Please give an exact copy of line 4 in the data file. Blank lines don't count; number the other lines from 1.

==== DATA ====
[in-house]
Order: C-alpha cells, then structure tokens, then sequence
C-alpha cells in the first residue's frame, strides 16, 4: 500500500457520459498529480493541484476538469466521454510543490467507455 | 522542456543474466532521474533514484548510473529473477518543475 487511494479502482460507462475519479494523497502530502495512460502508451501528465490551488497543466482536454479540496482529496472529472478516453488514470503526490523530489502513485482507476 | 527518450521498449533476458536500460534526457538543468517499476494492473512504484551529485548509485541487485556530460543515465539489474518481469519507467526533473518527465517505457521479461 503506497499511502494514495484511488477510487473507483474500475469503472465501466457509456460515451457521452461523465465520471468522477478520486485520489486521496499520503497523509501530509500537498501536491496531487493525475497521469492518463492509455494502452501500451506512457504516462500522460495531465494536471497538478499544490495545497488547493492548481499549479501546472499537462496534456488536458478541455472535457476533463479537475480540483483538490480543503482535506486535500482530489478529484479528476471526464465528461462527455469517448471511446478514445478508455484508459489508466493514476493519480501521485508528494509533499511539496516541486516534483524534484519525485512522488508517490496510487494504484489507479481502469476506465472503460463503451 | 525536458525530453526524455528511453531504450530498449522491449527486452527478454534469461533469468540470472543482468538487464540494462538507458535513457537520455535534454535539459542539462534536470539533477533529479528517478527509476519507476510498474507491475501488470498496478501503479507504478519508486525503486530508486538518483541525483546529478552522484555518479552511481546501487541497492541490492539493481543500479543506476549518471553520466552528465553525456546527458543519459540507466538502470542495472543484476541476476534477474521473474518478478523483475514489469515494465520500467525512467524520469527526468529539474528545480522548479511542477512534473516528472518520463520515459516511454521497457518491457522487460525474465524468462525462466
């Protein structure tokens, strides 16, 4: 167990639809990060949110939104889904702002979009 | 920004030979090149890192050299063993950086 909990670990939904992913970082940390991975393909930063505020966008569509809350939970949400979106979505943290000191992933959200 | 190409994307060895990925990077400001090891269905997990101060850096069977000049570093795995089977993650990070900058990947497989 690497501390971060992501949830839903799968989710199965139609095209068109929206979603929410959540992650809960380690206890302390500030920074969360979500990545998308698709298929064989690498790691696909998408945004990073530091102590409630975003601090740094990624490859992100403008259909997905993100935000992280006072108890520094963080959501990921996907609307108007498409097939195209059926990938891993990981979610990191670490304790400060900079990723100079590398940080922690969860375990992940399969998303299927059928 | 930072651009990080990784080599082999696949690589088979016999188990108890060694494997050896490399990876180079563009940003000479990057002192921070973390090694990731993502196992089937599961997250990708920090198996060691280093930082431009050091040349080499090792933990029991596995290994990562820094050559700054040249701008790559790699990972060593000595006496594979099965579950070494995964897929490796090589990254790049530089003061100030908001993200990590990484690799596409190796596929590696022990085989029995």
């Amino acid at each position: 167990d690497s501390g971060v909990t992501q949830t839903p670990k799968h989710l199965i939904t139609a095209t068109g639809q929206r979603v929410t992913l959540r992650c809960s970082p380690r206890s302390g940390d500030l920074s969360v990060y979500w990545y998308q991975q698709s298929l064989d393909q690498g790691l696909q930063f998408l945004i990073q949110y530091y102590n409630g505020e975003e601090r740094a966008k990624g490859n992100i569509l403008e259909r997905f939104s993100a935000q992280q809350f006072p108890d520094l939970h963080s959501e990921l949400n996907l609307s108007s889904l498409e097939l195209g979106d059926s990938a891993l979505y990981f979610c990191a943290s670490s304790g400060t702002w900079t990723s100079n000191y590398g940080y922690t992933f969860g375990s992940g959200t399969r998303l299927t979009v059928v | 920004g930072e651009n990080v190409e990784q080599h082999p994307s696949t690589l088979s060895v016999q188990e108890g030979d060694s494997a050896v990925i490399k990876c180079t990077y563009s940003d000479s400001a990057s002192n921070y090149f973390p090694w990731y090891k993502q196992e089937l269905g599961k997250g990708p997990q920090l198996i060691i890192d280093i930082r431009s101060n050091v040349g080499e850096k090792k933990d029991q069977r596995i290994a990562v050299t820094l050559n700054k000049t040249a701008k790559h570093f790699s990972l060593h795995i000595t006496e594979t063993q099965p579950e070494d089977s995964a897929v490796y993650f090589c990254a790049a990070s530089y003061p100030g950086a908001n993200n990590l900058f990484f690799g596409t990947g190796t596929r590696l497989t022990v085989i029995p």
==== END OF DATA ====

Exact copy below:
């Protein structure tokens, strides 16, 4: 167990639809990060949110939104889904702002979009 | 920004030979090149890192050299063993950086 909990670990939904992913970082940390991975393909930063505020966008569509809350939970949400979106979505943290000191992933959200 | 190409994307060895990925990077400001090891269905997990101060850096069977000049570093795995089977993650990070900058990947497989 690497501390971060992501949830839903799968989710199965139609095209068109929206979603929410959540992650809960380690206890302390500030920074969360979500990545998308698709298929064989690498790691696909998408945004990073530091102590409630975003601090740094990624490859992100403008259909997905993100935000992280006072108890520094963080959501990921996907609307108007498409097939195209059926990938891993990981979610990191670490304790400060900079990723100079590398940080922690969860375990992940399969998303299927059928 | 930072651009990080990784080599082999696949690589088979016999188990108890060694494997050896490399990876180079563009940003000479990057002192921070973390090694990731993502196992089937599961997250990708920090198996060691280093930082431009050091040349080499090792933990029991596995290994990562820094050559700054040249701008790559790699990972060593000595006496594979099965579950070494995964897929490796090589990254790049530089003061100030908001993200990590990484690799596409190796596929590696022990085989029995």